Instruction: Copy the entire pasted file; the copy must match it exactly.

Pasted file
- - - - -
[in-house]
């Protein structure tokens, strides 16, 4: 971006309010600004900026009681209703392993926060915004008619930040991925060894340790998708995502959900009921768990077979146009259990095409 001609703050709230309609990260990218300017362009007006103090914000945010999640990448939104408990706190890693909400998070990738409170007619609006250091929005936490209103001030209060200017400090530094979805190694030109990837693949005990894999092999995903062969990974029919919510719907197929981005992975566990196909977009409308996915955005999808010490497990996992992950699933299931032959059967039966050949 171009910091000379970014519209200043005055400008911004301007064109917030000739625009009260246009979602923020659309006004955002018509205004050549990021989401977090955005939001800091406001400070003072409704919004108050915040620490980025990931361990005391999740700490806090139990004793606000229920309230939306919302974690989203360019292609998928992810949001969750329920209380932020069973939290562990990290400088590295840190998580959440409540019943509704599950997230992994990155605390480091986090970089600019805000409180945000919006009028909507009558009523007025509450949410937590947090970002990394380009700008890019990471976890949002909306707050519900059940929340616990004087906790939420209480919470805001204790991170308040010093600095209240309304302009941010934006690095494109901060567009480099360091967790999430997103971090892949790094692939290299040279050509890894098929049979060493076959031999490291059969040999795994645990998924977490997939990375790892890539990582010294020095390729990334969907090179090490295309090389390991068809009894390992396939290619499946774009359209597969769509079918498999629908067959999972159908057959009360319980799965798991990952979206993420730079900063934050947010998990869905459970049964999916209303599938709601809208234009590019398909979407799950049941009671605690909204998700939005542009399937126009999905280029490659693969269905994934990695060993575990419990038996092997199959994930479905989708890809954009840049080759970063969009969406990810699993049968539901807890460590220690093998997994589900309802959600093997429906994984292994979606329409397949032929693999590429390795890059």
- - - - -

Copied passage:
[in-house]
């Protein structure tokens, strides 16, 4: 971006309010600004900026009681209703392993926060915004008619930040991925060894340790998708995502959900009921768990077979146009259990095409 001609703050709230309609990260990218300017362009007006103090914000945010999640990448939104408990706190890693909400998070990738409170007619609006250091929005936490209103001030209060200017400090530094979805190694030109990837693949005990894999092999995903062969990974029919919510719907197929981005992975566990196909977009409308996915955005999808010490497990996992992950699933299931032959059967039966050949 171009910091000379970014519209200043005055400008911004301007064109917030000739625009009260246009979602923020659309006004955002018509205004050549990021989401977090955005939001800091406001400070003072409704919004108050915040620490980025990931361990005391999740700490806090139990004793606000229920309230939306919302974690989203360019292609998928992810949001969750329920209380932020069973939290562990990290400088590295840190998580959440409540019943509704599950997230992994990155605390480091986090970089600019805000409180945000919006009028909507009558009523007025509450949410937590947090970002990394380009700008890019990471976890949002909306707050519900059940929340616990004087906790939420209480919470805001204790991170308040010093600095209240309304302009941010934006690095494109901060567009480099360091967790999430997103971090892949790094692939290299040279050509890894098929049979060493076959031999490291059969040999795994645990998924977490997939990375790892890539990582010294020095390729990334969907090179090490295309090389390991068809009894390992396939290619499946774009359209597969769509079918498999629908067959999972159908057959009360319980799965798991990952979206993420730079900063934050947010998990869905459970049964999916209303599938709601809208234009590019398909979407799950049941009671605690909204998700939005542009399937126009999905280029490659693969269905994934990695060993575990419990038996092997199959994930479905989708890809954009840049080759970063969009969406990810699993049968539901807890460590220690093998997994589900309802959600093997429906994984292994979606329409397949032929693999590429390795890059």